In fact, Bernanke’s short post and Stockman’s lengthy rebuttal make an interesting contrast. The former is gibberish, whereas the latter displays a good understanding of economic theory and history.

Bernanke’s Fallacies…

By Steve Saville

Bernanke’s logical fallacies and self contradictions

Former Fed chief Ben Bernanke now has a blog. This is mostly good news, because he will certainly do less damage as a blogger than he did as a monetary central planner. However, it means that he is still promoting bad ideas.

I doubt that I’ll be a regular reader of Bernanke’s blog, because his thinking on economics is riddled with logical fallacies. Some of these fallacies were on display in his second post, which was titled “Why are interest rates so low?“. Some examples are discussed below.

In the fourth paragraph Bernanke states: “The Fed’s ability to affect real rates of return, especially longer-term real rates, is transitory and limited. Except in the short run, real interest rates are determined by a wide range of economic factors, including prospects for economic growth — not by the Fed.” However, earlier in the same paragraph he states that the real interest rate is the nominal interest rate minus the inflation rate, that the Fed sets the benchmark nominal short-term interest rate, that the Fed’s policies are the primary determinant of inflation and inflation expectations over the longer term, and that inflation trends affect interest rates. Also, the Fed clearly attempts to influence the prospects for economic growth. So, by Bernanke’s own admission the Fed exerts considerable control over the “real” interest rate. In other words, he contradicts himself.

A bit further down the page he states: “…[the Fed’s] task amounts to using its influence over market interest rates to push those rates toward levels consistent with the equilibrium rate, or — more realistically — its best estimate of the equilibrium rate, which is not directly observable.” And: “[the Fed] must try to push market rates toward levels consistent with the underlying equilibrium rate.”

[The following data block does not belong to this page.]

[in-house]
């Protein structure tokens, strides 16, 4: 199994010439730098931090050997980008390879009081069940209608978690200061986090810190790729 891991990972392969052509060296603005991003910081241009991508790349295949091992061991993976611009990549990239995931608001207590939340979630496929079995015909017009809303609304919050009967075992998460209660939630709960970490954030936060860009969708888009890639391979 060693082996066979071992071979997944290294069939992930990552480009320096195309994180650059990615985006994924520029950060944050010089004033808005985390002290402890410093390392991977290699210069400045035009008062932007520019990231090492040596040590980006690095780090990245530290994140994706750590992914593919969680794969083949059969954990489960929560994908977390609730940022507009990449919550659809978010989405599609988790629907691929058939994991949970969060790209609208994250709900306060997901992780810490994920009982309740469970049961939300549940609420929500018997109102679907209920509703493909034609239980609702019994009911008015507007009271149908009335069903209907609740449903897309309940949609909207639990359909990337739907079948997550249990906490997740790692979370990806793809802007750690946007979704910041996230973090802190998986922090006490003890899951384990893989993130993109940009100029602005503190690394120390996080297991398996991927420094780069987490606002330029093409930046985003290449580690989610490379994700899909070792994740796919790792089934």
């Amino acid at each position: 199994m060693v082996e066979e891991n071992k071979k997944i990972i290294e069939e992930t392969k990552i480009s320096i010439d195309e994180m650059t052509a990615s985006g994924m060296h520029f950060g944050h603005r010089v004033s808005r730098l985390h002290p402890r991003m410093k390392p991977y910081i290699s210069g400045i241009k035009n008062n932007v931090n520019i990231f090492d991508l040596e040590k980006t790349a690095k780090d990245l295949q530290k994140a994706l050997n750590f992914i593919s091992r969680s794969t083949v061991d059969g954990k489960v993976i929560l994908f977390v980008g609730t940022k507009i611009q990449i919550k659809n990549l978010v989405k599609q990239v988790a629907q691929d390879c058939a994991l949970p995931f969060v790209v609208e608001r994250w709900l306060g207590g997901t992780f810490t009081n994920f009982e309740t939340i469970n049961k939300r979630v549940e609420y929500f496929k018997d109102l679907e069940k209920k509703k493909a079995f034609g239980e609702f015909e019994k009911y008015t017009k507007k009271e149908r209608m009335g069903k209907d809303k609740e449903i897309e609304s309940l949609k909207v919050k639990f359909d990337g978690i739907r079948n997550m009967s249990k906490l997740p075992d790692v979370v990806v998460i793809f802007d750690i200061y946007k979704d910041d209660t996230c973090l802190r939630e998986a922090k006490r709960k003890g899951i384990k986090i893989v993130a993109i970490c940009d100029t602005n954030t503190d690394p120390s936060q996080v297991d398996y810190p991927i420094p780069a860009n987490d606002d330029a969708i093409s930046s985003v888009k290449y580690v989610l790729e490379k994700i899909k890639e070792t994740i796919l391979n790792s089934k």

So, having said in the fourth paragraph that the Fed has minimal control over the real interest rate and then contradicting himself by saying that the Fed controls or influences pretty much everything that goes into determining the real interest rate, he subsequently says that the Fed’s task is to push the market interest rate towards the “equilibrium rate”, which, by the way, is unobservable. Now, the so-called “equilibrium rate” is the REAL interest rate consistent with optimum usage of resources. In other words, he’s now saying that the Fed’s task is to push the REAL market interest rate as close as possible to an unobservable/unknowable “equilibrium rate”, having started out by claiming that the Fed doesn’t determine the real interest rate. I wish he would at least keep his story straight!

As an aside, the equilibrium rate is the rate that would bring the supply of and demand for money, capital and other resources into balance, which is the real rate that would be sought by the market in the absence of the Fed. In other words, if the Fed did its job to perfection, which is not possible, then it would be constantly adjusting its monetary levers to ensure that the market interest rate was where it would be if the Fed didn’t exist.

Bernanke goes on to say that today’s US interest rates aren’t artificially low, they are naturally low. Apparently, the Fed’s ultra-low interest rate setting is a reflection of a naturally-low interest-rate environment, not the other way around. This prompts the question: Why, then, can’t the Fed just get out of the way? To put it another way, if default-free nominal interest rates would be near zero and real interest rates would be negative in the absence of the Fed’s gigantic boot, then why can’t the Fed allow interest rates to be controlled by market forces?